Then came Sept. 11, 2001. Suddenly, the political climate changed as there was once again a push toward war. No one wanted to hear about a historic peacemaker.

“The only positive thing I could take away from it is this is how Jeannette felt,” Adams said. Allyson1.jpg

Adams turned to other projects, teaching drama to Ennis high schools students, coaching speech and debate, hosting writing retreats and leading the Tobacco Root Writers group, publishing her father’s memoir of his friendship with Elvis Presley, ”The Rebel & The King,” and working on her first cookbook.

“Not only did we do the whole Jeannette Rankin thing, but then life imitated art and I became the mayor of Virginia City,” Adams said.

Adams soon realized she would rather remain an artist than be a politician. As the 100th year anniversary of Rankin’s first election loomed, she knew she had to revisit Rankin’s story.

This time, the play, “Save the Country: How Belle Fligelman and Jeannette Rankin Changed the World,” takes place in the three years starting with Montana women gaining suffrage and ending with her first “no” vote. It also focuses on the relationship between Rankin and journalist-turned campaign manager Belle Fligelman. In many ways that relationship mirrors that of Adams and longtime collaborator Linsu Crowley.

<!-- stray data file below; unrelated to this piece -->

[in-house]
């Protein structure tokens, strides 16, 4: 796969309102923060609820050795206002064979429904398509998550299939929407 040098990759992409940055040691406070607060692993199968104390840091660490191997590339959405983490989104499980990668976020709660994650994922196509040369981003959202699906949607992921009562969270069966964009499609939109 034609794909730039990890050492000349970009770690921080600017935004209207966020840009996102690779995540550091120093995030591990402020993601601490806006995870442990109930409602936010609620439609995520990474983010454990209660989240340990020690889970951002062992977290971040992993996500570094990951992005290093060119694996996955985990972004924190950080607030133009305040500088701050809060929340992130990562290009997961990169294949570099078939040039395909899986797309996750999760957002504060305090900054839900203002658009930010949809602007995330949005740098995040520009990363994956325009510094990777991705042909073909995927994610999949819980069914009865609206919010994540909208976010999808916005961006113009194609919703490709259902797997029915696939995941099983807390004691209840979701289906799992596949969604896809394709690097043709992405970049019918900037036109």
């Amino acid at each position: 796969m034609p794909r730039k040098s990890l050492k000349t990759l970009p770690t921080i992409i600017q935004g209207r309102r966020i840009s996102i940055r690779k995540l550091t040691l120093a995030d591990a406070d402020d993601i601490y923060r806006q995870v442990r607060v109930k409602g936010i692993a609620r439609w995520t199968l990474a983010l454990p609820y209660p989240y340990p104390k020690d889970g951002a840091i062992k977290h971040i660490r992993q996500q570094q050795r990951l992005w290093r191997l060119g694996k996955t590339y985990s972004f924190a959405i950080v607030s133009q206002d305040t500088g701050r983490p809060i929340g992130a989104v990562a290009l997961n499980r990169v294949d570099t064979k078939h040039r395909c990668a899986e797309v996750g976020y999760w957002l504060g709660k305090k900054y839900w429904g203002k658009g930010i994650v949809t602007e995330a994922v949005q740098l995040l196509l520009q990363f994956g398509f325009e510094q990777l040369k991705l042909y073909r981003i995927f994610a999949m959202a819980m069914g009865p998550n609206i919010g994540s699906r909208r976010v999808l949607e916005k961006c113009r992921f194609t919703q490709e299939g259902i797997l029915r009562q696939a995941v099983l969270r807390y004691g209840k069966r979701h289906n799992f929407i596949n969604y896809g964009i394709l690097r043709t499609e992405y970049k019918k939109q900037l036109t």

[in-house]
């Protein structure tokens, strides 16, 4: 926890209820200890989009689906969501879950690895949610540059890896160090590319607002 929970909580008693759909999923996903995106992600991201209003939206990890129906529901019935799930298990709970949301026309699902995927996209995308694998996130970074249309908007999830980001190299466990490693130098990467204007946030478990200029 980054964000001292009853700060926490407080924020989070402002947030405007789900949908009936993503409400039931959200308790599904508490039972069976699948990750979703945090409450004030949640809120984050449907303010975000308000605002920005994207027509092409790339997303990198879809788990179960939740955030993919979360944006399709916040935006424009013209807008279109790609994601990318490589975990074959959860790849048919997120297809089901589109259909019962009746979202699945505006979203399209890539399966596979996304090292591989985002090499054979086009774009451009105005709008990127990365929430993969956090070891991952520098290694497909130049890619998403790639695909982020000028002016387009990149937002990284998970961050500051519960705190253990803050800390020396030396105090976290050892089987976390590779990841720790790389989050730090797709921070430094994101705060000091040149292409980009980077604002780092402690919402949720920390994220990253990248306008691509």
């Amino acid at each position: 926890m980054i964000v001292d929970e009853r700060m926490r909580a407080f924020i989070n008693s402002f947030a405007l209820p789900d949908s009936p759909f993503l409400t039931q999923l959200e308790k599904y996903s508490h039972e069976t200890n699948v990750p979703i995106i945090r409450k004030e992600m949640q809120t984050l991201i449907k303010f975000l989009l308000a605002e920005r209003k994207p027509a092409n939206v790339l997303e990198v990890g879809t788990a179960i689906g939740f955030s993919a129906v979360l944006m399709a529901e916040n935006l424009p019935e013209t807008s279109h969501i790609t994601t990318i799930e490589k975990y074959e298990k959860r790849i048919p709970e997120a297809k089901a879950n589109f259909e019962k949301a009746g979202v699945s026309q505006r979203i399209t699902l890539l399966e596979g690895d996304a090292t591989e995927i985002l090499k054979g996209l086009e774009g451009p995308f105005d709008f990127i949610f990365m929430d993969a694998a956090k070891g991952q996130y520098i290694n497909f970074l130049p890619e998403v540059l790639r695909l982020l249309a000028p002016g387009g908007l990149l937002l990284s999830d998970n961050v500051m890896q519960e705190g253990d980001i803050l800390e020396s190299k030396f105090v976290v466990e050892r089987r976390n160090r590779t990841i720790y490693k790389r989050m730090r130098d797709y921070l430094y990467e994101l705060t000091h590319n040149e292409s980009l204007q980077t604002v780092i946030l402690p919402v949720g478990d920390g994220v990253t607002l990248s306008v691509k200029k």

Linsu Crowley

“I couldn’t have done it without her,” Adams said of the years working on and touring the first Rankin play with Crowley. “In some small way, it’s kind of a tribute to her.”

Librarian Beth Boyson, Get Out’s library columnist, organized the event as part of a push to bring more free theatrical readings to the library. There is so much to learn from history, from the true stories of the world, Boyson explained.